A couple of years ago, I had read about a group of amateur hobbyist’s that had gotten together and built a weather balloon rig that housed a camera, GPS, and a couple of other gadgets. They had setup the camera to take pictures at a regular interval and used the GPS to locate the rig after it had landed. I thought to myself, that sounds like a fun little project.
A couple of months ago I was toying with that same weather balloon idea and thinking of a way to incorporate my Android powered cell phone into the project. The more I thought about it the more I realized that this one device could essentially perform all the tasks I needed for the project. It was then that I began writing an Android app to do everything I needed for the flight. This app had to be able to take pictures at regular intervals, record GPS data, send SMS messages at regular intervals (SMS so I didn’t have to rely on a data connection for location), and have the ability to export the data after the flight. I built the app and put it through it’s paces. When I felt fairly confident that it would work for the flight I started putting everything together from the box that would house the phone to the parachute and the balloon.
Friday morning my Dad, Brother, and I got together at my house to launch the balloon. Everything was an unknown for each of us so we all did our best to anticipate what would happen. The first thing I was worried about was if we had enough helium to get the balloon off the ground with the payload. The way the balloon works is you fill it to its optimum diameter for launch and as the balloon rises in the atmosphere and there is less and less air pressure, the balloon will explode and the payload will fall to the earth. The helium tank I had was somewhat small and I ended up emptying the whole tank into the balloon. The balloon wasn’t quite filled to its optimal diameter but it still had enough lift to lift the payload so that was good.
We hooked up the payload with the phone running the app I built and made sure it was sending out the SMS messages as it was suppose to. It was working fine and all the checks passed so we decided to let it go. I released the SS Sundog at about 10:25AM. I named it the SS (Starship) Sundog because, well, the phone isn’t mine. It is a work phone! Don’t worry, I got permission from my boss on sending it away.
The app was working great and we were receiving regular SMS messages with the location of the phone up till about 20,000 ft where we lost cell signal. At this point the phone was going northwest. It looked almost like it would go by Fargo. We thought this was great. We had to drop off the helium tank in Fargo anyway and we decided to get some lunch.
We got some lunch and waited for word from my phone on its way down. About two hours had passed and I thought that we should have heard from it by then. I grabbed the Chromebook and forced an update from my phone through Google’s device policy. It popped up… in Remer, MN! 160 miles away from where we were. I thought that this couldn’t have been right. I forced another update and it was correct. Even L attitude said the phone was there. So we high tailed it back to my house to get in the vehicles to go recover the phone. Later we would find out that my app actually was working with the updates as it was falling, there was a mix up with us seeing the new text messages it was sending though.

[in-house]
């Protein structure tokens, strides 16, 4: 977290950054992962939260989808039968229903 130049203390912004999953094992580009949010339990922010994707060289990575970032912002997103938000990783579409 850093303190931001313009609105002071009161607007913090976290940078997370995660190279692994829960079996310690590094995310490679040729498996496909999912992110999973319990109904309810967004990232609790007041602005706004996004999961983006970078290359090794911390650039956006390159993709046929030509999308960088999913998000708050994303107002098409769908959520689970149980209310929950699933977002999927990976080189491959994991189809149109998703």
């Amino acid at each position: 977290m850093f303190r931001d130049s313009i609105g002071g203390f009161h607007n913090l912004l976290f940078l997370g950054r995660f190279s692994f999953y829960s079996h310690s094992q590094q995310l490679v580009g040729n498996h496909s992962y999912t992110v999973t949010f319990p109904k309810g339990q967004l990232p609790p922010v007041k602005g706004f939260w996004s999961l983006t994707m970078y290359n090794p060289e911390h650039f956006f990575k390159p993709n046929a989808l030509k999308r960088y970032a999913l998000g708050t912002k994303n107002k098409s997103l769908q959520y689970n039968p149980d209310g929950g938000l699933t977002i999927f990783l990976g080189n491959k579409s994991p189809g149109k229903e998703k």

It was about a three hour drive to get to where the phone was from my house. Upon closer inspection of where it landed, it was going to be tough to get to. It was about two miles from the closest road (fire roads at that) in the middle of the Chippewa National Forest.
We got to the fire roads just as it was getting dark. After looking at the satellite view in Google Maps, it looked like the fire roads might actually get to within a half mile of where the phone landed. Once we got there we found out that was not the case. What looked like roads in Google Maps were really marshes with about three to four foot tall grass and very uneven ground. It was a good thing that most of the ground was frozen we we didn’t get too wet. We ended up following game trails through the marsh to get to where we had to turn off into the dense forest for a half mile to get to where the phone landed.
Robert was tracking the position with a tablet and as soon as we got to where the phone should have been we stopped and looked up. There it was! The first place I looked. The phone was dangling from the top of a 40′ tree. It was interesting trying to get it down. We got the phone and hiked back following the same way we took to get there. It was a very tough hike and it was starting to wear on us. It took us quite a while longer to make it back to the blazer. All-in-all we ended up hiking nearly eight miles through very difficult terrain in the dark. I was glad it was over and I think my brother and dad were as well. We didn’t get home till after 1:00AM the next morning.
So the experiment was a success and I got some very cool pictures. A couple of interesting facts: the phone traveled nearly 130 miles in the just over two hours it was in the air; it reached 60,000′ before the GPS lost signal (consumer restrictions enforced by the government); based on the time it was without GPS signal, I estimate it reached nearly 90,000′; it had a top speed of 161mph (when it had GPS signal).
The experiment was pretty fun but as my brother said, next time lets launch it from the middle of ND so it lands in a field!!